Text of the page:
“With this type of construction it is not always easy to stick to the timing and budget —after all, unexpected things continuously pop up,” Van den Brandt said in an interview with La Dernière Heure.
Spanning some 10 kilometres and 18 stations, the new line will link together the northernmost tip of Brussels to its south, cutting through central areas like Rogier, Bourse or the lively Parvis de Saint-Gilles, before ending in the municipality of Forest’s Albert station.
Van den Brandt said that officials wanted the coming addition to the Belgian capital’s transport network to be completely accessible to commuters with limited mobility, saying that work was ongoing to obtain necessary permits.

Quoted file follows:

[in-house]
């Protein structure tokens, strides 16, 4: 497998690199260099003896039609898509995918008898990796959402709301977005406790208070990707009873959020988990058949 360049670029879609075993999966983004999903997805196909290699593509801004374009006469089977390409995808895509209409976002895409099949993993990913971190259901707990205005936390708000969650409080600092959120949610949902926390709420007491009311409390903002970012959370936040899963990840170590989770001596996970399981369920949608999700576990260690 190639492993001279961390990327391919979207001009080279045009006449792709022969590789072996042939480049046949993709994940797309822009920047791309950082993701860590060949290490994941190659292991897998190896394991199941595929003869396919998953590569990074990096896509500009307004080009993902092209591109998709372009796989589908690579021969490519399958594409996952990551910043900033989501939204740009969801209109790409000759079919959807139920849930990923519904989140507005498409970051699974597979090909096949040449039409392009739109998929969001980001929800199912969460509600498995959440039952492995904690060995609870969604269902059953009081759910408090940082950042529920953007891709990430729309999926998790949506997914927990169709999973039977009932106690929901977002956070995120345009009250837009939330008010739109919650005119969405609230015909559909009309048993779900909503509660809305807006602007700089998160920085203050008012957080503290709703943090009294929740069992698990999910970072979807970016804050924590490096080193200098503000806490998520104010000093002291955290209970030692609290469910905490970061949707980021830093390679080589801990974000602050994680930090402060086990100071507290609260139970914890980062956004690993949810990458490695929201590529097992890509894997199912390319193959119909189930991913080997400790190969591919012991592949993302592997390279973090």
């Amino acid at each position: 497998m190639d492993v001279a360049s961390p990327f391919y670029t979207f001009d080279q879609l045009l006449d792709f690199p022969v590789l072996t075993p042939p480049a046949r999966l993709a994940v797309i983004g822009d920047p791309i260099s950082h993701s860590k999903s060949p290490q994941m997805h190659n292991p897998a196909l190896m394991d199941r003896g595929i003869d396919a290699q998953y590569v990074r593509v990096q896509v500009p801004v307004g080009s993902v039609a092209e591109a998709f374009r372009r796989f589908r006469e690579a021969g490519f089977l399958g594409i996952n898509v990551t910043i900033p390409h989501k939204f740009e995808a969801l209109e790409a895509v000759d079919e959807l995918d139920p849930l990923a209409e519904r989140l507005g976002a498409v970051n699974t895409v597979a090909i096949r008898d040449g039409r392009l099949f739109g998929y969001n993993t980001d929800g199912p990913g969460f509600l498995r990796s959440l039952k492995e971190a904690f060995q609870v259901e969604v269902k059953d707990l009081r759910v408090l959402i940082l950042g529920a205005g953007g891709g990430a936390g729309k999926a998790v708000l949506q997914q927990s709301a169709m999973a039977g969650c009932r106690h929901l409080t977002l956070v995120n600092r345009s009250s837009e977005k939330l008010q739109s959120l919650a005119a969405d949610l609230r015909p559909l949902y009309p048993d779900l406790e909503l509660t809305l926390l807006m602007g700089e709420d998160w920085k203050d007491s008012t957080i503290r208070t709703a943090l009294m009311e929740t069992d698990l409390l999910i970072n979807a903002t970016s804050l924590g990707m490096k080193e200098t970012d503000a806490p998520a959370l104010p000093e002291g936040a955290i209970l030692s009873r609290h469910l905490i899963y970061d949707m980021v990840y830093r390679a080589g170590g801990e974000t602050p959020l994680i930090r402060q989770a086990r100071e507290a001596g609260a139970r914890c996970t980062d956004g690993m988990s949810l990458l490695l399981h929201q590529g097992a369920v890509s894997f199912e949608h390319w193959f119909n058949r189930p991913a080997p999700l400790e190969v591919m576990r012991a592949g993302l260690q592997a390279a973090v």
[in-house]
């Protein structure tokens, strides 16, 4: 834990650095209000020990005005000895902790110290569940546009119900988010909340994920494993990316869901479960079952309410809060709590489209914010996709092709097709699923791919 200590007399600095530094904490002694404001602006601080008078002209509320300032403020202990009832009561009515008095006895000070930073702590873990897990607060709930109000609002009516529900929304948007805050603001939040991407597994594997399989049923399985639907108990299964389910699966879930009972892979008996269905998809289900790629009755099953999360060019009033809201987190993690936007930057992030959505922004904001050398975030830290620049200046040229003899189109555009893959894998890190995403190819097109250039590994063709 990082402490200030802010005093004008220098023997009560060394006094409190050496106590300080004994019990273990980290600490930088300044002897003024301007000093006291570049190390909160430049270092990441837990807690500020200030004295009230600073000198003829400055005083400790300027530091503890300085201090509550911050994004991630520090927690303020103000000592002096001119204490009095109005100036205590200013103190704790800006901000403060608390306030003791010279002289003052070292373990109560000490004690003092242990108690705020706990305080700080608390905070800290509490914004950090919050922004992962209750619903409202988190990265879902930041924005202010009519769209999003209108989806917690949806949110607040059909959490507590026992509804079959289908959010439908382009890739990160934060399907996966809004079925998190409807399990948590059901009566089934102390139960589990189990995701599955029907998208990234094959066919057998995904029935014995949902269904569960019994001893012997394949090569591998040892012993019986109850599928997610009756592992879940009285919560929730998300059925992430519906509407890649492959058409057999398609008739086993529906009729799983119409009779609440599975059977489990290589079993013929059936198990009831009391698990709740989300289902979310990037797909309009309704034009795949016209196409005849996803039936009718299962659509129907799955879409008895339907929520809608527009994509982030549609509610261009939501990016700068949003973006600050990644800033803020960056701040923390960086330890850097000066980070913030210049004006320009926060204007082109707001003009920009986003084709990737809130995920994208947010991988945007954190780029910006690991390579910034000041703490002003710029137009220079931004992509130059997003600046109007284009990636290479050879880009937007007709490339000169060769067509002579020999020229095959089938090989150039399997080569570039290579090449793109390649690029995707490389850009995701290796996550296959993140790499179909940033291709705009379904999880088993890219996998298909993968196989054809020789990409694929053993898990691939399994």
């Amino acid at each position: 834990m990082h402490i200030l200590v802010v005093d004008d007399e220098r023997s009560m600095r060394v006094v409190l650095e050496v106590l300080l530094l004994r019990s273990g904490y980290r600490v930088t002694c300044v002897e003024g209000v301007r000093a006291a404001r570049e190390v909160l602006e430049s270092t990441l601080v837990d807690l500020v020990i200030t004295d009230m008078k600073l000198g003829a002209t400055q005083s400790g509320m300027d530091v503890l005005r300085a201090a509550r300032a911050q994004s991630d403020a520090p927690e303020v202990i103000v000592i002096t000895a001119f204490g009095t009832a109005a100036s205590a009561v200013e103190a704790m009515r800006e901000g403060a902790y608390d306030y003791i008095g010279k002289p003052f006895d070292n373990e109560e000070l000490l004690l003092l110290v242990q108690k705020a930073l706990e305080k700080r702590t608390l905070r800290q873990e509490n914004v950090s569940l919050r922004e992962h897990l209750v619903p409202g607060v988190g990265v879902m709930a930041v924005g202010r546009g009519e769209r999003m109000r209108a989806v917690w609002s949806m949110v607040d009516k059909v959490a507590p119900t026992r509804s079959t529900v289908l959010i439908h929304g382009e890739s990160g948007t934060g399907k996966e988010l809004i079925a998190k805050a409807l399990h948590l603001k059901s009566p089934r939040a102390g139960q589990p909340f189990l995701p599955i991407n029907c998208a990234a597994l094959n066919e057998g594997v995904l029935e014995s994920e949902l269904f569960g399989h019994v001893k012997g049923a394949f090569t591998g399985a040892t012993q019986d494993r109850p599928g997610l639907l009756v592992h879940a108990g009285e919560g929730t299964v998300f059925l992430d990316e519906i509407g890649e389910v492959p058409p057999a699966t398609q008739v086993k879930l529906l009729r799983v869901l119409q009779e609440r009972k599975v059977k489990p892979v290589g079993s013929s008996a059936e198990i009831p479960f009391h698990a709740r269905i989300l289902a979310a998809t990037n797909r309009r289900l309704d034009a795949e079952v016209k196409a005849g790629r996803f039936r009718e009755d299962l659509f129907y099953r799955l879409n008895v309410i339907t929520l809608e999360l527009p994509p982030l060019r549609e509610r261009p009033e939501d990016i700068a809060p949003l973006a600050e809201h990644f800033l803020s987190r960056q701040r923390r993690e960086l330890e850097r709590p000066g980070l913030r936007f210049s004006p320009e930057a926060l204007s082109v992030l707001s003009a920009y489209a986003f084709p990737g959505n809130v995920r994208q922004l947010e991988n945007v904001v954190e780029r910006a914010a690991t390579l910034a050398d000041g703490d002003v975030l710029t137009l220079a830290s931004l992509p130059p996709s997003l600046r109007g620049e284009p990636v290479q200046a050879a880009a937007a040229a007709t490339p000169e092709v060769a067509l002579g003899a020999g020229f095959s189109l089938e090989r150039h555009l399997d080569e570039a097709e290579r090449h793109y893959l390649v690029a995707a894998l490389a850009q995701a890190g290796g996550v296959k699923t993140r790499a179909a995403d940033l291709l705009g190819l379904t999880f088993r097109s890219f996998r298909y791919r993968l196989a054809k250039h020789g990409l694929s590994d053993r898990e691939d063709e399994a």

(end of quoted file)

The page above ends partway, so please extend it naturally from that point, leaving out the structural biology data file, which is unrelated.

Construction works kicked off in August and are part of an ambitious mobility package laid out by the regional government, which include extending the city’s tram network, cutting down the maximum speed limit in built-up areas.
Amid the coronavirus lockdown, Van den Brandt’s seized on the motor traffic lull to lead an aggressive push to boost cycling in the capital, extending the regional cycling network and offering support to municipalities to create more cycling infrastructure.